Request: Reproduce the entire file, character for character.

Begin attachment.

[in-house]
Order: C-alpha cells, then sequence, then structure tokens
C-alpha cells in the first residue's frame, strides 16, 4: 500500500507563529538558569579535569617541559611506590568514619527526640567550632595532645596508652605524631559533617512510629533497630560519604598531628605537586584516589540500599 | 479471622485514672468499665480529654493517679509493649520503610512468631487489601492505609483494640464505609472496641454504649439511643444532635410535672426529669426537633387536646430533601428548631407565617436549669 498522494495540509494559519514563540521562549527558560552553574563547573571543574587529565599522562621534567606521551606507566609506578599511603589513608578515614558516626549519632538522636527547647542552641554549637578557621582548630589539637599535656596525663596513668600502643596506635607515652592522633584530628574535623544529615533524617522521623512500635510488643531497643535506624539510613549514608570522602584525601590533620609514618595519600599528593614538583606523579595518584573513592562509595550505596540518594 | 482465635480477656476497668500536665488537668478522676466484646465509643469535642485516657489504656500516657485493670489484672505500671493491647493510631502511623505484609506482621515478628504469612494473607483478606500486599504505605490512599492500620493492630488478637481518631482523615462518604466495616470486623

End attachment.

[in-house]
Order: C-alpha cells, then sequence, then structure tokens
C-alpha cells in the first residue's frame, strides 16, 4: 500500500507563529538558569579535569617541559611506590568514619527526640567550632595532645596508652605524631559533617512510629533497630560519604598531628605537586584516589540500599 | 479471622485514672468499665480529654493517679509493649520503610512468631487489601492505609483494640464505609472496641454504649439511643444532635410535672426529669426537633387536646430533601428548631407565617436549669 498522494495540509494559519514563540521562549527558560552553574563547573571543574587529565599522562621534567606521551606507566609506578599511603589513608578515614558516626549519632538522636527547647542552641554549637578557621582548630589539637599535656596525663596513668600502643596506635607515652592522633584530628574535623544529615533524617522521623512500635510488643531497643535506624539510613549514608570522602584525601590533620609514618595519600599528593614538583606523579595518584573513592562509595550505596540518594 | 482465635480477656476497668500536665488537668478522676466484646465509643469535642485516657489504656500516657485493670489484672505500671493491647493510631502511623505484609506482621515478628504469612494473607483478606500486599504505605490512599492500620493492630488478637481518631482523615462518604466495616470486623